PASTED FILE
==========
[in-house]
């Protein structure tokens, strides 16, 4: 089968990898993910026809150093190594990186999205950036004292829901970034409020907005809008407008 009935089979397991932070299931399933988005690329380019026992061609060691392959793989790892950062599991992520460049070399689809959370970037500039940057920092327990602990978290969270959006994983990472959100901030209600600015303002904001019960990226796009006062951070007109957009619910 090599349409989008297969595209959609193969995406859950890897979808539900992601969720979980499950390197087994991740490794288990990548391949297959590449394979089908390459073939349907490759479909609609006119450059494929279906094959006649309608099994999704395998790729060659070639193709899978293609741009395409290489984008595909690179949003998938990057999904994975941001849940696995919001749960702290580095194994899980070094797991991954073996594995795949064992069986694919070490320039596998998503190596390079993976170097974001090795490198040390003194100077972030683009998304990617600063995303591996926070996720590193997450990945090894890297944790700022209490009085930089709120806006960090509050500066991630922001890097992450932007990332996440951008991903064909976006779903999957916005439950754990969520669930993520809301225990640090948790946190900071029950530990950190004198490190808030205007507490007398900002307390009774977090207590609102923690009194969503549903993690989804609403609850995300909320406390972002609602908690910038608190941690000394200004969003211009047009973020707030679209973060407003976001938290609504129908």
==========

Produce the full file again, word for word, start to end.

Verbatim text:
[in-house]
């Protein structure tokens, strides 16, 4: 089968990898993910026809150093190594990186999205950036004292829901970034409020907005809008407008 009935089979397991932070299931399933988005690329380019026992061609060691392959793989790892950062599991992520460049070399689809959370970037500039940057920092327990602990978290969270959006994983990472959100901030209600600015303002904001019960990226796009006062951070007109957009619910 090599349409989008297969595209959609193969995406859950890897979808539900992601969720979980499950390197087994991740490794288990990548391949297959590449394979089908390459073939349907490759479909609609006119450059494929279906094959006649309608099994999704395998790729060659070639193709899978293609741009395409290489984008595909690179949003998938990057999904994975941001849940696995919001749960702290580095194994899980070094797991991954073996594995795949064992069986694919070490320039596998998503190596390079993976170097974001090795490198040390003194100077972030683009998304990617600063995303591996926070996720590193997450990945090894890297944790700022209490009085930089709120806006960090509050500066991630922001890097992450932007990332996440951008991903064909976006779903999957916005439950754990969520669930993520809301225990640090948790946190900071029950530990950190004198490190808030205007507490007398900002307390009774977090207590609102923690009194969503549903993690989804609403609850995300909320406390972002609602908690910038608190941690000394200004969003211009047009973020707030679209973060407003976001938290609504129908």